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A Rational Approach to Unsystematic Risk: Re-Thinking Modern Finance

A Rational Approach to Unsystematic Risk: Re-Thinking Modern Finance

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The market fall during the week of April 10th to 14th, 2000, is a timely reminder that modern finance is unable to monitor the "health" of a market. "A Rational Approach to Unsystematic Risk, Re-Thinking Modern Finance" enables market managers to determine the health of their markets.

Unsystematic risk is composed of financial, operational, economic and strategic risks. Systematic risk on the other hand, is the day-to-day share price risk exhibited by a market. New financial models, based on heterogeneous investors’ expectations, derived from John Burr Williams's Dividend Discount Model demonstrate that portfolios consist of 80% unsystematic risk and 20% systematic risk. In essence, unsystematic risk is vital to managing markets, portfolios and companies.

A wide range of financial issues from corporate risks, portfolio management, stock exchange management, market players and market manipulation are discussed. These topics inform us on how unsystematic risk can be used to better manage your investment funds and your companies.

For example, in the first half of the 1990s, the New York Stock Exchange exhibited the Weak-Form and Strong-Form of market efficiency, 84% and 81% of the time, respectively. (The Efficient Market Hypothesis is finally quantified in this book.) The best managed, stock exchange during this same period (out of 9 in the US, Europe and Asia) was Hong Kong, exhibiting Weak-Form and Strong-Form of market efficiency, 100% and 91% of the time, respectively.

Unsystematicrisk is used to optimize portfolios to provide better risk-return relationships than the market can provide. Yes, the market can be beaten on a risk-adjusted basis, and markets are only as efficient as the market players and market instruments, i.e. markets are not efficient.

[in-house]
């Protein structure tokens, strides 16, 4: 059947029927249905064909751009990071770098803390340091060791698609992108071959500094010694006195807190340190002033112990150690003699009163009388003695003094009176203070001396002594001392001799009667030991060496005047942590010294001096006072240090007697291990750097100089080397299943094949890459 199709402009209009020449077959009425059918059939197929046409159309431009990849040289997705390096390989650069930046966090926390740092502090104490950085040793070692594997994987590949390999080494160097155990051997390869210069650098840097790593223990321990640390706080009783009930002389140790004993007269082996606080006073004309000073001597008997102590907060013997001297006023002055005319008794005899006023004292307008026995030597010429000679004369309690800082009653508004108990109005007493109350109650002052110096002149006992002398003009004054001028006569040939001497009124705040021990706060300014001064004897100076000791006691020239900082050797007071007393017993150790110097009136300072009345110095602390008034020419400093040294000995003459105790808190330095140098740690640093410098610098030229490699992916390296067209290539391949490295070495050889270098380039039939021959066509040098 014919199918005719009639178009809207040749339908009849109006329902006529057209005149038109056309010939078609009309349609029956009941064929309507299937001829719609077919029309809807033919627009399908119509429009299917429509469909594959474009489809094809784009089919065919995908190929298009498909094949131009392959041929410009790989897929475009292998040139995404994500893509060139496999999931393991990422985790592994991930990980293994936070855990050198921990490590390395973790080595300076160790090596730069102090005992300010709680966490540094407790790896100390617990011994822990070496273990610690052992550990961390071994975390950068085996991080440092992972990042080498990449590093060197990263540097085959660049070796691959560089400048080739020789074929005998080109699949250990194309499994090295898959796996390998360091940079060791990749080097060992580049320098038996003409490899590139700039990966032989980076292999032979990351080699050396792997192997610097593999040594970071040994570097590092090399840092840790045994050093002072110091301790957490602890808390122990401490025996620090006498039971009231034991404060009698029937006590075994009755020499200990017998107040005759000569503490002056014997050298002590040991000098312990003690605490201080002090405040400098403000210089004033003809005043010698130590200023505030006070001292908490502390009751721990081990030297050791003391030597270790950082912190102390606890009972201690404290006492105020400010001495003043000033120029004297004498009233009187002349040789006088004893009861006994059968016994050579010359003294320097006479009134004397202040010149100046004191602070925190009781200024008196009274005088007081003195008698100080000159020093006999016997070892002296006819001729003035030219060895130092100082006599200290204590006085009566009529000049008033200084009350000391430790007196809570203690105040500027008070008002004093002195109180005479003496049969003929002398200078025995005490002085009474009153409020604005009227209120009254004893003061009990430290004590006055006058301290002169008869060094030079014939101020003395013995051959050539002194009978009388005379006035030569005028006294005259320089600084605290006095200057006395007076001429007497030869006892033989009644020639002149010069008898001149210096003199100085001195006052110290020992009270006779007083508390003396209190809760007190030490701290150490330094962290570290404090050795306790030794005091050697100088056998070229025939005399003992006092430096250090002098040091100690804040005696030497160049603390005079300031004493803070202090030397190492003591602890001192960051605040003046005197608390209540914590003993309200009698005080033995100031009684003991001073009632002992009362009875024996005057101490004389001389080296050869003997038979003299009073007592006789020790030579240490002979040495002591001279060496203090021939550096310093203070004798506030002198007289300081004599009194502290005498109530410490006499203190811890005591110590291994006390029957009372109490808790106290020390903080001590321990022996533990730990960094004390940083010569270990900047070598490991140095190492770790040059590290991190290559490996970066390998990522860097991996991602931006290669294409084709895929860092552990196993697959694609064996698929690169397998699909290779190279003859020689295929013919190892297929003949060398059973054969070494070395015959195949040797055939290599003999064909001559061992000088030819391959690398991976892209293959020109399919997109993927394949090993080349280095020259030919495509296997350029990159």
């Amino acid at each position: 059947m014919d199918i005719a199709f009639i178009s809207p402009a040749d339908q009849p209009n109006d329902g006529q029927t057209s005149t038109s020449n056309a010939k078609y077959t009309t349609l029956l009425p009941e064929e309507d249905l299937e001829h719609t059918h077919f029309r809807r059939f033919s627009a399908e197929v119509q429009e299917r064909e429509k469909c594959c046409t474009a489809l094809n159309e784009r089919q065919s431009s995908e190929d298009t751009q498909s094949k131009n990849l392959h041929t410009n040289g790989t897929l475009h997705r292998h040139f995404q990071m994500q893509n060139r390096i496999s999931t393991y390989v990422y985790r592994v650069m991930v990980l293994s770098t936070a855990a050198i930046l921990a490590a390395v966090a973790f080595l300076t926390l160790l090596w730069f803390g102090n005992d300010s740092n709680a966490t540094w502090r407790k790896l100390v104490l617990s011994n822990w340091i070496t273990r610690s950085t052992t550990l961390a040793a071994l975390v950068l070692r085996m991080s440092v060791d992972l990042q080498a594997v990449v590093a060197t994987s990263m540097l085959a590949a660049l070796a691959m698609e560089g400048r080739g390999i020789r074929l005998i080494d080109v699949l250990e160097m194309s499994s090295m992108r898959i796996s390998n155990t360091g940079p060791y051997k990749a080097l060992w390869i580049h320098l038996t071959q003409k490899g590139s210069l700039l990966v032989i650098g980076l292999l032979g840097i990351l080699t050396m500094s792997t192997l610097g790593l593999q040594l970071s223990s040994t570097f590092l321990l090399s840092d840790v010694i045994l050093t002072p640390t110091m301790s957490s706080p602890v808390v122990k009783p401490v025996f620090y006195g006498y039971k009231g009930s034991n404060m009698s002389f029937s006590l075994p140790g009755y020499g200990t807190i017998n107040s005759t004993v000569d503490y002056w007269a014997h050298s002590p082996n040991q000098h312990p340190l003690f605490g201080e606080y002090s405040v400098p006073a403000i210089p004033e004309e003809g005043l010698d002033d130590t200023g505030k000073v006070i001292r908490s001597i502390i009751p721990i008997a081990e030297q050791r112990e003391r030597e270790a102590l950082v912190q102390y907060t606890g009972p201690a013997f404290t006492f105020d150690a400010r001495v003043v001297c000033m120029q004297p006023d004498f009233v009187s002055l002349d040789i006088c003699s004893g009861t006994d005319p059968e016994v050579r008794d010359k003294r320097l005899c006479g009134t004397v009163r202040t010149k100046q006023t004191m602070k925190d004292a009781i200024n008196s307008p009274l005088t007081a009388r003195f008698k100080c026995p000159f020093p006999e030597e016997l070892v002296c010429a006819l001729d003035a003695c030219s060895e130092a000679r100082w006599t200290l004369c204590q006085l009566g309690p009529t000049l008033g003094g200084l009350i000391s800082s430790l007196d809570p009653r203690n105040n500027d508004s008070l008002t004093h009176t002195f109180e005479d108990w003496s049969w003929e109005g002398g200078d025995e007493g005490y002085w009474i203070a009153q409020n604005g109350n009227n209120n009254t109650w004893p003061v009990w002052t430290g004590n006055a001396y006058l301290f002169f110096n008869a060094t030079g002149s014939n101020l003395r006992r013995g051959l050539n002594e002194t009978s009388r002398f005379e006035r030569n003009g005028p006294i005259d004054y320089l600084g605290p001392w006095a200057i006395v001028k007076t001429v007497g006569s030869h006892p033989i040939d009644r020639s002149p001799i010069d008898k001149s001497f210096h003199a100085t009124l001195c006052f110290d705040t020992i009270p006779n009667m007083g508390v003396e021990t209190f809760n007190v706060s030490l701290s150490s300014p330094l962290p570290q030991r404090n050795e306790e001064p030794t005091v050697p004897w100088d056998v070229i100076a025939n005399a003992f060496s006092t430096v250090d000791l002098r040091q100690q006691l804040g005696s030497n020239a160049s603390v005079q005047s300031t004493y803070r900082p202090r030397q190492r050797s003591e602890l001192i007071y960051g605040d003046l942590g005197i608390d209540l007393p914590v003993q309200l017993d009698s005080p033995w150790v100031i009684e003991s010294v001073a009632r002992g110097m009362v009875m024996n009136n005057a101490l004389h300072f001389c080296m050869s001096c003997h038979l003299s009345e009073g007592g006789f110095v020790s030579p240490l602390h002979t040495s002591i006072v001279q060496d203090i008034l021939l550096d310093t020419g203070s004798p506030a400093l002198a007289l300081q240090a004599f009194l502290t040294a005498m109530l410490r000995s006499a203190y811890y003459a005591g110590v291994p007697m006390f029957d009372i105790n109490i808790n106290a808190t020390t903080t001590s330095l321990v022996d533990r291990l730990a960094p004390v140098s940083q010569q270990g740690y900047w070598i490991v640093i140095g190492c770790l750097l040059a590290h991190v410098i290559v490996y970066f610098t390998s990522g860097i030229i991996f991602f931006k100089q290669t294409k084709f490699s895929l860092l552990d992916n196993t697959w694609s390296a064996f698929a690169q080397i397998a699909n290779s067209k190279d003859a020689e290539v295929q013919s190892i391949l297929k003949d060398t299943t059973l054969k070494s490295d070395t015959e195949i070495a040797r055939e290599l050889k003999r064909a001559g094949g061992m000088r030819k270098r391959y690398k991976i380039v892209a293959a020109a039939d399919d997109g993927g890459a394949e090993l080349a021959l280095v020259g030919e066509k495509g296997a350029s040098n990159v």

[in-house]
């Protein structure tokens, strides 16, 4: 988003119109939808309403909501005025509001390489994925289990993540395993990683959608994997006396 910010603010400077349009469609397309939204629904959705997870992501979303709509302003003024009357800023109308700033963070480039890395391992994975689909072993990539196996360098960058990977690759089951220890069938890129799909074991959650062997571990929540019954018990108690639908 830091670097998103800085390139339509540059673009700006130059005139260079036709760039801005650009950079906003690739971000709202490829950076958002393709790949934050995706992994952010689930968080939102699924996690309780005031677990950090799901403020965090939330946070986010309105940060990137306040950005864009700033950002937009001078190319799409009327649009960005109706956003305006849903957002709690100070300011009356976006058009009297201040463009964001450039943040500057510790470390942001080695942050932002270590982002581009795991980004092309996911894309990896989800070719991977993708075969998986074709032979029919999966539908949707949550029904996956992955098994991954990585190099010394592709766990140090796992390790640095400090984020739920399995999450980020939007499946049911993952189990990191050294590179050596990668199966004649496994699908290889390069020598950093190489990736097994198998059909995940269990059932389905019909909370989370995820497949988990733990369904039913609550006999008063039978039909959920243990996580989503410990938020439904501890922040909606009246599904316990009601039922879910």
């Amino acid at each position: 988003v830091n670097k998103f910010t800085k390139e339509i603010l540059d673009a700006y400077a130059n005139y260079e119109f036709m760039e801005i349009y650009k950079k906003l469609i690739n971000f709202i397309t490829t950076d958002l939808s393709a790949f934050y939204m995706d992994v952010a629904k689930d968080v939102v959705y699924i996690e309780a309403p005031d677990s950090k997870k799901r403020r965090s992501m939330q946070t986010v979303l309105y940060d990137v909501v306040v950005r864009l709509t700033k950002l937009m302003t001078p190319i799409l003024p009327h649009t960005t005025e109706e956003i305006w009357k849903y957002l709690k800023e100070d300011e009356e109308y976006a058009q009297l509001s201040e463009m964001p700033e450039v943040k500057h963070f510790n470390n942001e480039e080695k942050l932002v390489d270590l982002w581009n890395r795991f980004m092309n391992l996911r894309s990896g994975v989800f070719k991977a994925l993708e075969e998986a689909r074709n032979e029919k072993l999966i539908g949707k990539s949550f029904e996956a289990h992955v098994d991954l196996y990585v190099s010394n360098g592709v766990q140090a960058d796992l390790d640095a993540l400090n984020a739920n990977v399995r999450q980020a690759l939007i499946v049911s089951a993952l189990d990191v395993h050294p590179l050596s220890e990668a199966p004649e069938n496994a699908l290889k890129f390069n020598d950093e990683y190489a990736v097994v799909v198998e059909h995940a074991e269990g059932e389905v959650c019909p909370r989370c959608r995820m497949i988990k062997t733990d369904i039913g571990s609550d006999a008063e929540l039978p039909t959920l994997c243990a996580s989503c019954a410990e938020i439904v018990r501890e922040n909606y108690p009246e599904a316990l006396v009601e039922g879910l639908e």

The examples in this book demonstrate how one can build a risk-minimized or a return-maximized portfolio, using dynamic programming techniques.

Both example portfolios provide risk-return ratios of 2.96 (4.86% risk & 1.64% return) and 2.08 (5.23% risk & 2.52% return) respectively. This is much better than the market portfolio of 3.57 (5.79% risk & 1.62% return). If your fund manager does not believe this ask him to read this book.

If you are interested in how cash flow affects your company's share price, this book explains how unsystematic risk is created by cash flow and how you can use this information to manage your business in such a manner as to maximize your share price. The examples, from the Kuala Lumpur Stock Exchange, show that Nestle is better managed than Matsushita but a local company, Genting Bhd., is better managed than either of them. Their average risks are 0.478, 0.933 and 0.170 respectively. The risk-ranking scheme presented in this book recognizes the 'super-blue-chip' category. No company made it to this category, not even the multinationals.

The risk-ranking scheme presented in this book, ranks the total company risk, unlike the ranking schemes used by rating agencies such as Standard & Poors,and Moody, which use credit risk to rank companies.

This book is the first step to improving the U.S. competitive position by altering the commonly held perception and handling of corporate risks. If you acknowledge the significant role of unsystematic risks, the resulting paradigm shifts present a whole world of new perspectives on manag